By David Mallory, M.D.

    Dyslexia is difficulty learning to read, despite the required intelligence and opportunity for learning and proper instruction. Usually dyslexics can comprehend material that is read to them but have difficulty understanding what they read themselves.

    The dyslexic child is too often the misunderstood child who is alert and intelligent, but doesn't do well in school.

    Parents and teachers assume that because the child is obviously bright, that he isn't trying hard enough. As he falls behind in reading, the dyslexic child becomes frustrated, rebels and falls further behind.

    Growing inadequacy leads to withdrawal, anxiety, depression, delinquency and other anti-social behavior.

    Reading with understanding is of tremendous critical importance in our society today. Almost without exception, problem and delinquent children have below average levels in reading ability.
During the later school years almost 90 percent of the student's studies depend directly upon his reading ability.

    The dyslexic child has not mastered the language skills to make him or her "reading ready" at age 6. The child is two to three times more likely to be male and is usually of normal or superior intelligence.

    There is a persistence of the normal childhood tendency to reverse letters such as "p" for "q" and "u" for "n" and also a tendency to reverse words such as "stop" for "pots" or "was" for "saw." Skipping words and the substitution of words is common. The dyslexic child may show a tendency to read from right to left, and in rare cases display actual mirror writing, a reversed writing intelligible only when viewed in the mirror. There may be a history of others in the family who have difficulty reading.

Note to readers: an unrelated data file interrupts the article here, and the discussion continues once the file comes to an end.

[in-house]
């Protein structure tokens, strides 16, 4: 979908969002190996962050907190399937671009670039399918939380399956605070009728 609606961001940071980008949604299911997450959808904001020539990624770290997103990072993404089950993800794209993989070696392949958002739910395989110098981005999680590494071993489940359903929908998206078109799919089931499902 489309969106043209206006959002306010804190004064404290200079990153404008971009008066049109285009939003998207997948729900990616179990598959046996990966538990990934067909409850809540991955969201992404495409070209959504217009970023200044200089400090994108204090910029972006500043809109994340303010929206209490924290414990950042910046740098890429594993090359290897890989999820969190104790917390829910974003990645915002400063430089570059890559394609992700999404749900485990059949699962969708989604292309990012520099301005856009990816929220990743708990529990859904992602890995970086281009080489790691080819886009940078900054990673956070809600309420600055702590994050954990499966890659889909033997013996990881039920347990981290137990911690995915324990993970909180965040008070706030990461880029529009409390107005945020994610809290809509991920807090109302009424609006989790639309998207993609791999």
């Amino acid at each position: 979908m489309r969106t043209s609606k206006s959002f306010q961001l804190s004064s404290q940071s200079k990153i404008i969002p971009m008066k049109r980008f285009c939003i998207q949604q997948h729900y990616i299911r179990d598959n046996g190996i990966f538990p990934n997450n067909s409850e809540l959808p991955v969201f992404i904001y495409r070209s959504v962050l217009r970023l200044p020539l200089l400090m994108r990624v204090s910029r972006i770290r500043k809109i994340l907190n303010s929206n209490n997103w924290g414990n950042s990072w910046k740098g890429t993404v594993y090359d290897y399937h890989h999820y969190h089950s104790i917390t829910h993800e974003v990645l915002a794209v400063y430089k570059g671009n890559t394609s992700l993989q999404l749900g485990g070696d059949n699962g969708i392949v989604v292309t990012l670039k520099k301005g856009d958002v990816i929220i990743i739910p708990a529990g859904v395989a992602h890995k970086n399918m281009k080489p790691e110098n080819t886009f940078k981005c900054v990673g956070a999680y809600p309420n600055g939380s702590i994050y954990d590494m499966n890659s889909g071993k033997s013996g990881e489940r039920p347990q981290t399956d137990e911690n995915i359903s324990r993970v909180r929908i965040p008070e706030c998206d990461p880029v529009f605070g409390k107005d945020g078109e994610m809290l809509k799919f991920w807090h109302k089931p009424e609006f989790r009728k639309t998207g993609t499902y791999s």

The successful treatment of dyslexia depends upon the age at which the diagnosis is made. The earlier the diagnosis is made, the better the results.

    The earliest stages of learning disabilities can often be detected at age 3. It is important that all children have a thorough eye examination to rule out and treat any eye problems. It is most unlikely, however, that the eyes would be the sole cause. The diagnosis of dyslexia involves educational and psychological evaluation.

    If parents suspect their child has a learning disability, they should contact their child's teacher or principal, and if necessary the local Director of Special Education. Federal law requires schools to evaluate and properly educate any child who is thought to have a learning disability.

    Treatment consists first and foremost of concerned parents, who read aloud to and read with their child on a daily basis. A knowledgeable, skilled teacher to provide instruction is necessary.
One study showed that if dyslexia is identified by the second grade, 82 percent could be brought up to grade level in a 2-year period.

    If, however, the learning-disabled child was not identified until the fourth grade, only 15 percent could be brought back.

David Mallory, M.D. is a cataract, intraocular lens and laser surgery specialist in practice at the Southwest Eye Clinic.


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